Dark inspiration of the Goth rocker Manson

Brian Warner is a multi-millionaire whose luxurious lifestyle has been built on a reputation for promoting death and destruction among teenagers. He is better known as Marilyn Manson.

The stage name mimics the sexuality of Marilyn Monroe while celebrating the deeds of the cult killer Charles Manson. The singer has been vilified for his Satanic lyrics.

Allegedly inspired by his music, the self-proclaimed Goths Dylan Klebold and Eric Harris walked into their school in Columbine, Colorado, on 20 April, 1999 and shot dead 12 other students and a teacher. Then they killed themselves.

The previous year, in October, 1998, Jay Fieldon Howell, 17, of Fort Worth, Texas, sat and watched a Manson video with a 14-year-old girl in his home. When it was finished, he took her to a shed in the back yard and stabbed her in front of a Satanic altar. In both cases, the influence of Manson, right, was cited by authorities as a possible contributing factor. The singer denies it.

For Luke Mitchell, an archetypal rebel without a cause, Manson’s dark, depressive music with lyrics advocating murder and suicide also appears to have struck a chord. As a moody teenager with a fascination for knives, violence and the occult, Mitchell, who smoked large amounts of cannabis, told police he found the shock-rocker’s music “trance-like”.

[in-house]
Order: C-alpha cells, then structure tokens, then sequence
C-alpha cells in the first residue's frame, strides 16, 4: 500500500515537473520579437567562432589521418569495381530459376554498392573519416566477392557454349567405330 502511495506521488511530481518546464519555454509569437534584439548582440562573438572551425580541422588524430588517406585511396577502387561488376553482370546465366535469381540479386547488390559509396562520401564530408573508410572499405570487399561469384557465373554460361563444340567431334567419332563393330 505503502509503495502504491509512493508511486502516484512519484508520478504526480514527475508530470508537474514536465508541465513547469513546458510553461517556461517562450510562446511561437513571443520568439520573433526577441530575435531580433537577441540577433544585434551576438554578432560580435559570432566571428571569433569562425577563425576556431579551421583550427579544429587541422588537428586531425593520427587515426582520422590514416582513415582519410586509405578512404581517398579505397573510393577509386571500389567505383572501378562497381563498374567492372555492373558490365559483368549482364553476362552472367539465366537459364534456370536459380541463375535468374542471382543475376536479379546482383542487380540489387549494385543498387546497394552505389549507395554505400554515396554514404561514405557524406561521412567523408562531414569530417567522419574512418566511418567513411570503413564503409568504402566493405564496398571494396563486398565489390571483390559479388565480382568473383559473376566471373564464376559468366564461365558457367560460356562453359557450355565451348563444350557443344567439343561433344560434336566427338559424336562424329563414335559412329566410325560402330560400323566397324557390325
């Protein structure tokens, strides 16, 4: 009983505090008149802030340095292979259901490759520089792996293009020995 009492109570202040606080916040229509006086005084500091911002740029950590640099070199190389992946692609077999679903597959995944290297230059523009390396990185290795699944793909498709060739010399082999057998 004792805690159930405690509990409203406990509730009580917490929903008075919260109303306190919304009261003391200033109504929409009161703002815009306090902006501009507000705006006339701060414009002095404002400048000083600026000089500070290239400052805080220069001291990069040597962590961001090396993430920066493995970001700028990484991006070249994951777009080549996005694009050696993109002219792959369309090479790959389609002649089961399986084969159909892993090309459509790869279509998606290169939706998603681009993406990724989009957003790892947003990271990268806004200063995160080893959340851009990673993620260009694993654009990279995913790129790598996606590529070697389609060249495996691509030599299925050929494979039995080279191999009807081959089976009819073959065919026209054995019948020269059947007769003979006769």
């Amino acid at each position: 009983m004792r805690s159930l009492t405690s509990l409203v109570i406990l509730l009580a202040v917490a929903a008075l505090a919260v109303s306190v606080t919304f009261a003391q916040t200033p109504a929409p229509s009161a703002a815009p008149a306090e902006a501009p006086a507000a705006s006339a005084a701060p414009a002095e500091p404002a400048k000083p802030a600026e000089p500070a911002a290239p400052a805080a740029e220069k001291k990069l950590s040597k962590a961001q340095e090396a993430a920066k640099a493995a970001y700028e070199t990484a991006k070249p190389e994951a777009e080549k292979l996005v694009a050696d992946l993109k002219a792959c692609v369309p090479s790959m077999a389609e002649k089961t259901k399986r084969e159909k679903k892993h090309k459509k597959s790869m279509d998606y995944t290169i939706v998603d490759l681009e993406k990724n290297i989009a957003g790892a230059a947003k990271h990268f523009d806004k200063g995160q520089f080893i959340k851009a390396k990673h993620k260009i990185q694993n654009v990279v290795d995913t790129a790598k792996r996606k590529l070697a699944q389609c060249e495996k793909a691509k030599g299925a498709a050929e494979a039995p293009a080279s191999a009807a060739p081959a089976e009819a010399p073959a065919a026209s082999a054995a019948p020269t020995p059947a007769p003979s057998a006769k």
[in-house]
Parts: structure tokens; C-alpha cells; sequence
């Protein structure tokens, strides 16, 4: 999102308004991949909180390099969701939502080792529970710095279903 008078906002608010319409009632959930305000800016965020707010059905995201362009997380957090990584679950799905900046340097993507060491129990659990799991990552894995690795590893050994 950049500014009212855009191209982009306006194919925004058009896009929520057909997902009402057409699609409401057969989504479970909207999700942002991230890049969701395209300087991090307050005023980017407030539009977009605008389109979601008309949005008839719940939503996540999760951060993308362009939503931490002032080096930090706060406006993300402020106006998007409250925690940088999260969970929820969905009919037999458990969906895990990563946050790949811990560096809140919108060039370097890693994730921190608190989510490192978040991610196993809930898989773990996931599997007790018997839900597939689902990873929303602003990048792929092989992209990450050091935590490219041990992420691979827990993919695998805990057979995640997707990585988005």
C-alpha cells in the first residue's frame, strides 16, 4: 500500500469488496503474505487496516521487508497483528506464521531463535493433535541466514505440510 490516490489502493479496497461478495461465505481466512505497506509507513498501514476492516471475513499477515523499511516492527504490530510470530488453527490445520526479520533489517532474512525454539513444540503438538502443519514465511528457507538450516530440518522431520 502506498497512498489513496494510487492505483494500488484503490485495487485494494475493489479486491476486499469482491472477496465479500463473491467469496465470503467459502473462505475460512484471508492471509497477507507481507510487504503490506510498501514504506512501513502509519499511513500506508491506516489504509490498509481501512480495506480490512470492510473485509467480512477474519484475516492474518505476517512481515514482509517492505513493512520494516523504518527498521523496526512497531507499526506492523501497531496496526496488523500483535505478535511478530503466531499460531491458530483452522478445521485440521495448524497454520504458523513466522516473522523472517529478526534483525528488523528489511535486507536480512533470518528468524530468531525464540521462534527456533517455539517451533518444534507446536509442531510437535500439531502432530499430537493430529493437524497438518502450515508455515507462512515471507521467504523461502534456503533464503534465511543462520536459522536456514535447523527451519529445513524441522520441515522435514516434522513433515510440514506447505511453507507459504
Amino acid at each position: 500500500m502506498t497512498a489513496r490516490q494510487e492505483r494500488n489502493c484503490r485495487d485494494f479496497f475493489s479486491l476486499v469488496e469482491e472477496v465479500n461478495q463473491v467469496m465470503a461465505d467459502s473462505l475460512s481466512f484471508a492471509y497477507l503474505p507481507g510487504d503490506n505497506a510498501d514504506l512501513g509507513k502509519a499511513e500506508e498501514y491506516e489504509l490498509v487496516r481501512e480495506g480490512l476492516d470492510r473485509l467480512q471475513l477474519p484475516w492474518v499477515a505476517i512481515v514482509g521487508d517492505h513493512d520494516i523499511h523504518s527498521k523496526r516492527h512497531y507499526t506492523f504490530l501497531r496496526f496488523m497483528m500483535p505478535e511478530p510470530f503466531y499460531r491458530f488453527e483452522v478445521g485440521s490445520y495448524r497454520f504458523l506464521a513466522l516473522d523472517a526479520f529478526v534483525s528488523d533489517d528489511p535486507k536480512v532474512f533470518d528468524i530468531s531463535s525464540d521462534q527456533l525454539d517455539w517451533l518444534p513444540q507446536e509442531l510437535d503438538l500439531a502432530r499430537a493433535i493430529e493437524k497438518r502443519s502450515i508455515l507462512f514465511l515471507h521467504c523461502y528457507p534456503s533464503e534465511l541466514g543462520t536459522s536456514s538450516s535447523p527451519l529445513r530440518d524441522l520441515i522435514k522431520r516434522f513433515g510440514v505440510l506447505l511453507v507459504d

Mitchell’s fascination with Manson became central to the case after detectives spotted similarities between Jodi’s murder and that of a Hollywood actress, Elizabeth Short, in 1947 which Manson has highlighted. He has painted graphic water-colours of the brutal killing which he sells for up to £25,000. During the Jodi Jones trial Manson’s paintings were shown to the jury as a pathologist, Professor Anthony Busuttil, pointed out similarities in the wounds suffered by both victims.

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The Independent, UK
Jan. 22, 2005
Paul Kelbie

Religion News Blog posted this on Sunday January 23, 2005.
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